Wednesday, July 20, 2016

"You know what I hate more than ...."

This is James Butler Hickok, better known as Wild Bill. He was murdered in Nuttal & Mann's Saloon No. 10, Deadwood Gulch, South Dakota, on August 2, 1876. Hickok -- who at various times during his life had been an army and Indian scout, a wagon-master, courier, frontiersman, gunfighter, lawman, prospector, addicted gambler and short-time actor -- was thirty-nine years old when shot in the back of his head while playing poker. The photograph probably shows him approaching that age. This post really is not specifically about him, but if you wish to learn more, there is a thorough biography written by Joseph G. Rosa.
 
The song below, written and performed by Ted Nugent, sort of contrasts the Native American way of life and their utilization of buffalo, and their reality and spiritual / religious concept of the "Great White Buffalo," with that of, in Nugent's words, "the white man, with his thick and empty head ...." Who am I to dispute that verdict?
Located between these two elements is dialogue from a novel / film entitled, "The White Buffalo," between Hickok and a fellow-frontiersman named Charlie Zane. The fictional story is about Hickok's hunt for a rumored, yet legendary, white buffalo and his encounter and subsequent friendship with a Sioux named Crazy Horse, who was hunting the same creature. It is a fascinating tale on a few levels, from my point of view. Those lines of dialogue are where this post began, with Hickok's remark that the thing he hated most in this world was being afraid of what awaited him in "the Big Open and the Black Hills:" That was the domain of the white buffalo.
So, that is the nexus of this post. What did Hickok mean? With his background, physical fear should not be present. Or, maybe it was, since he gradually was losing his eyesight, and the white buffalo had a fearsome reputation for ferocity. Or, maybe not; maybe the fear was deeper, more primitive, more profound, stemming from the Native American mythology of the white buffalo.
Anyway .... since this post is long already, it now has become Part 1 of 2. The question is whether Part 2 ever will be completed. As of today, who can say ??

The depths of fear in a fearless man
A few lines of conversation
between Wild Bill Hickok & Charlie Zane
moments after a gunfight
in which Wild Bill killed three men
from the novel / film, "The White Buffalo,"
novel and screenplay by Richard Sale (1977)

Charlie: You sure used this town up fast.  We'd best show a heel in these parts.

Wild Bill: Question is, which way?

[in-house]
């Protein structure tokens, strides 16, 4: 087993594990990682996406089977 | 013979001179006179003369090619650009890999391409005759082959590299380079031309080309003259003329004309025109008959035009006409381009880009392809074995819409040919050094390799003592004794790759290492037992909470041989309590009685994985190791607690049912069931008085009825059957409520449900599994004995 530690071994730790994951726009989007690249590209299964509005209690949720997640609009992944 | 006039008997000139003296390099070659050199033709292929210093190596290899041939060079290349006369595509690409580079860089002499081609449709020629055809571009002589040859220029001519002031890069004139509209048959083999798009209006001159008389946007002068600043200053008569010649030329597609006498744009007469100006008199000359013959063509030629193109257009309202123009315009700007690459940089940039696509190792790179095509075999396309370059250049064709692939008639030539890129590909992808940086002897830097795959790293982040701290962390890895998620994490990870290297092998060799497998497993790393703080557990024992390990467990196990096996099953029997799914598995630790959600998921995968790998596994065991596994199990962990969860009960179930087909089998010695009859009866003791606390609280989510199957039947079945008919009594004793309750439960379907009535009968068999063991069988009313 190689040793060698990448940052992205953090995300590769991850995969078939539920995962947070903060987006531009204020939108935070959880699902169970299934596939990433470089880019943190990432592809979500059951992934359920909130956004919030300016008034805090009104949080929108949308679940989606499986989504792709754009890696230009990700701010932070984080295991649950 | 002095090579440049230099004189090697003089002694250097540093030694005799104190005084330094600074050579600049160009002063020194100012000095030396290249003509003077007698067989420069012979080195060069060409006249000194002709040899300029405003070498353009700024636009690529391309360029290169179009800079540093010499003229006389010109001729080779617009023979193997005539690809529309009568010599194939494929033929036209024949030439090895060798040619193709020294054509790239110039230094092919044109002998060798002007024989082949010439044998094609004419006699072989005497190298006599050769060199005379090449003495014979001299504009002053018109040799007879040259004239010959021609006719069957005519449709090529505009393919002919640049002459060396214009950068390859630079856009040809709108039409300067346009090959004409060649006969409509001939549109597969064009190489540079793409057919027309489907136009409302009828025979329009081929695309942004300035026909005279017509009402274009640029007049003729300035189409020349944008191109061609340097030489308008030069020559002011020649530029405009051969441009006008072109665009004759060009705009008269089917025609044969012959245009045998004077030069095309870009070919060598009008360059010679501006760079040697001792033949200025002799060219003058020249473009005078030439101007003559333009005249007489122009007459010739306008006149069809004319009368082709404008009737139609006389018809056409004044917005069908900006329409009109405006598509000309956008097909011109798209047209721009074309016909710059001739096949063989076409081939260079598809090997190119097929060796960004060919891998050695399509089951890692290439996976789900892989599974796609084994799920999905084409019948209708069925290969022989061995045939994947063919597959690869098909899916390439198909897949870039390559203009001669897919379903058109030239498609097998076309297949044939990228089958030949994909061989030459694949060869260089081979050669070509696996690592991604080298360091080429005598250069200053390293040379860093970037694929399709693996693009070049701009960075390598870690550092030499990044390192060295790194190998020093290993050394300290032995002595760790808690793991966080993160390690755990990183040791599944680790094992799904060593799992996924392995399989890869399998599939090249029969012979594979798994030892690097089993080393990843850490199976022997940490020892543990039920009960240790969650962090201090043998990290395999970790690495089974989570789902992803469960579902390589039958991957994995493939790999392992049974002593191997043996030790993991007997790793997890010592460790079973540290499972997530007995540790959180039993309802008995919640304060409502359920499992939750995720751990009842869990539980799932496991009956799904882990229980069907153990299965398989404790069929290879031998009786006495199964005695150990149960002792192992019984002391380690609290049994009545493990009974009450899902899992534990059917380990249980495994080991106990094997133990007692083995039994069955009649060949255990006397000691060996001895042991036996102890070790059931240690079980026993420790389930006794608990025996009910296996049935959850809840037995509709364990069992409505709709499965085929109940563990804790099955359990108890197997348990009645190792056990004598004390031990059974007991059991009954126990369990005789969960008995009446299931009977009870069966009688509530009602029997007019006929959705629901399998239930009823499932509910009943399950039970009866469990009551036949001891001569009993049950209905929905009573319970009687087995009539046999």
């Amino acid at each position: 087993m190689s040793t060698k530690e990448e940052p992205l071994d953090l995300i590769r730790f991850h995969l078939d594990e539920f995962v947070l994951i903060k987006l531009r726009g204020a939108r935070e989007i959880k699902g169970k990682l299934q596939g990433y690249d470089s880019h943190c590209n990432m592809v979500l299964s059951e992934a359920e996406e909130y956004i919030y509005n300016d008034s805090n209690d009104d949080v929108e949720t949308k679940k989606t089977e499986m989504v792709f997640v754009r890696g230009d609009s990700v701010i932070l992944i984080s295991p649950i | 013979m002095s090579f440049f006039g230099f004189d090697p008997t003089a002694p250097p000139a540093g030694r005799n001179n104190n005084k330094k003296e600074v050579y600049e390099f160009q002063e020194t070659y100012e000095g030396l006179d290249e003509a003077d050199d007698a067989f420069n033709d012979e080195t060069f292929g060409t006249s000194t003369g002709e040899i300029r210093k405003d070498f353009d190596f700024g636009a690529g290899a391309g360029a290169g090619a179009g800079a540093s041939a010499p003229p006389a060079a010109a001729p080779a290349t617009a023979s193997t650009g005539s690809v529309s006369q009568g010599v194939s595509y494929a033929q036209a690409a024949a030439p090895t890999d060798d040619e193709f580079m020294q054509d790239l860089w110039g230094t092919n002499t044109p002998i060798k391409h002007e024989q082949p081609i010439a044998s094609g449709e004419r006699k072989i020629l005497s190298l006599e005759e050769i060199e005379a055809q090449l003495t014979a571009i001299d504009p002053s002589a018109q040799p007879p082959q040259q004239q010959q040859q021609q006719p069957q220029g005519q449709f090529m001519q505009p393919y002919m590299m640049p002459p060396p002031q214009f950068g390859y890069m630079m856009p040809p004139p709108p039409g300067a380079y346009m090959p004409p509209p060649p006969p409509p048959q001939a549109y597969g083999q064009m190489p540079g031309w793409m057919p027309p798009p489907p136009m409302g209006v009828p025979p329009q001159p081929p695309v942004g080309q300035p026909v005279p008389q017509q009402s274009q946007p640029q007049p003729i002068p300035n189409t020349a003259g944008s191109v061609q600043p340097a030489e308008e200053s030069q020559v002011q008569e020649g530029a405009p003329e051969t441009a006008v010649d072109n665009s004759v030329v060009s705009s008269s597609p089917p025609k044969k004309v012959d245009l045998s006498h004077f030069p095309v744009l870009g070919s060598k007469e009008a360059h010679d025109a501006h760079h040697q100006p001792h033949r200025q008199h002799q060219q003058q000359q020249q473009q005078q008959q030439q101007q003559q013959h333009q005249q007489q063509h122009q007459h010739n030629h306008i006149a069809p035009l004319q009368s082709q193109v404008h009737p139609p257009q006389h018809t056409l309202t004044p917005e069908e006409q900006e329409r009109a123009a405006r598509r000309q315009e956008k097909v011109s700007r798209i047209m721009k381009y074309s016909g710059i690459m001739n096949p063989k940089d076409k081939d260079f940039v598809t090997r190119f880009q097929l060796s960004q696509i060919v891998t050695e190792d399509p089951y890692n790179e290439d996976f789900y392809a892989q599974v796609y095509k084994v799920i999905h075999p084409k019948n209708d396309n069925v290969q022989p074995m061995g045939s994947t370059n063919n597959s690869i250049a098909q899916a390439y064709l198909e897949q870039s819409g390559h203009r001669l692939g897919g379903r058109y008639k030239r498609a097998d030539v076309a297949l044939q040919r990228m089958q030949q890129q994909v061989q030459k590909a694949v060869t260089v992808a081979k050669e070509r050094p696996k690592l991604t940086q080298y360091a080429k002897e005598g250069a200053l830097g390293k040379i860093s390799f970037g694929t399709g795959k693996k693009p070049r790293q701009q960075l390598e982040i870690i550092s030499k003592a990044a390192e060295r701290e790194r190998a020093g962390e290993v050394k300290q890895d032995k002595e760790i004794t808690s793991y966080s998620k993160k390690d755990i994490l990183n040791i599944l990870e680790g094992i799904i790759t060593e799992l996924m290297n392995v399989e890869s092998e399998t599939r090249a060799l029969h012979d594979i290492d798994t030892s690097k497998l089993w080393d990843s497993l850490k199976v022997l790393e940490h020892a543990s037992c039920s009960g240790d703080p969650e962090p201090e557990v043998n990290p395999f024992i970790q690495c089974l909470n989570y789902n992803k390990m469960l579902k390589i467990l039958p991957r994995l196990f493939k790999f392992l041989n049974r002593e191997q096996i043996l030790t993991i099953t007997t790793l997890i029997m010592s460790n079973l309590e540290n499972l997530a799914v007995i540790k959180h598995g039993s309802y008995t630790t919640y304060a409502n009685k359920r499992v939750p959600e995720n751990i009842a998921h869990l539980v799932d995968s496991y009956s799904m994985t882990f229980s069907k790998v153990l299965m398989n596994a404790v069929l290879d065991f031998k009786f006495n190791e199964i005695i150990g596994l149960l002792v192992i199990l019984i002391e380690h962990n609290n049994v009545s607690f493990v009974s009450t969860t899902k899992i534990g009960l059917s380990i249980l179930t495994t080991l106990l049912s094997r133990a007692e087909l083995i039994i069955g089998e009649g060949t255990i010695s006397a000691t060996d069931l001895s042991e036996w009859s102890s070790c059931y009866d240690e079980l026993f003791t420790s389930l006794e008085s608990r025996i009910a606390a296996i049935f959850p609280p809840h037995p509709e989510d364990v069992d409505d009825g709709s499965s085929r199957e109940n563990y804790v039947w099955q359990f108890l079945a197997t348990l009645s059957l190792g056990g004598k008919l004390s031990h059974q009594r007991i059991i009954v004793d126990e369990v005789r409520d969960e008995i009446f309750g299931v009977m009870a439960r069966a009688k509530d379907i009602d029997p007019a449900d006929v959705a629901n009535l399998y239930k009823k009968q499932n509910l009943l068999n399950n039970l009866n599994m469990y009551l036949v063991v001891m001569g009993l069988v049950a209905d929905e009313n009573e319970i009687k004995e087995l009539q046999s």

Charlie: New camp forming up north. Place called Deadwood Gulch.

Wild Bill: Charlie, you know what I hate more than anything else in this world?

Charlie: More than Indians?

Wild Bill: Even more than dying.

Charlie: What?

Wild Bill: Being afraid.

Charlie: What, you mean in there? (Pointing back to the saloon where the gunfight took place.)

Wild Bill: I mean out there.

Charlie: Easterly? That's Sioux land. There's nothing out there but the Big Open and the Black Hills.

Wild Bill: And the white buffalo.


9 comments:

Smareis said...

Olá Fram!

Que tipo esse camarada, que cara de homem mal ele tem. "Sorrindo aqui". Triste fim, morto com um tiro nas costas. Final trágico desse jogador viciado. Fram deve ser muito bom esse filme. Búfalo branco. Esse filme deve ser bem curioso. Eu já vi algumas tomadas de um filme bem parecido com esse, mais acho que não é o mesmo. A direção é Jack Lee Thompson éo grande búfalo branco.
Que bom que voltou com as postagens. Eu tenho tentado postar com mais frequência, mais sempre falta à animação, inspiração pra postar.

Muito bom o vídeo. Gostei da animação da banda.
Continuação de ótima semana Fram!
É vida que segue!
Boa noite!

Fram Actual said...

Well, Smareis, I was about to close off comments for this post, but you arrived just in time to ensure that I keep it open.

It is the same film, one directed by Jack Lee Thompson. It is a fascinating work, from my point of view, in that it approaches actual historical figures, the conflict between European settlers and Native American tribes and the significance of the buffalo to both groups.

More importantly, it is a study in what men fear. I suppose not everyone sees those elements present in the film, but I look as a one-time film critic and as a man whose primary interest in life is observing people and their interactions with others. I also look at films primary through an artistic lens more than as an entertainment entity.

Wild Bill Hickok was rough and tough and fiercely independent, and, if anything, he was a force for good in an untamed frontier. I think of him primarily as an army scout, an U.S. deputy marshal, a sheriff and a town marshal. He might have been many things, but he was always on the right side of the law.

Ted Nugent and his music might be described in a similar way -- fiercely independent: He is conservative politically, an avid hunter, a patriotic, religious family man, and more of an environmentalist than most so-called liberal-progressives. He also is a fantastic guitar man.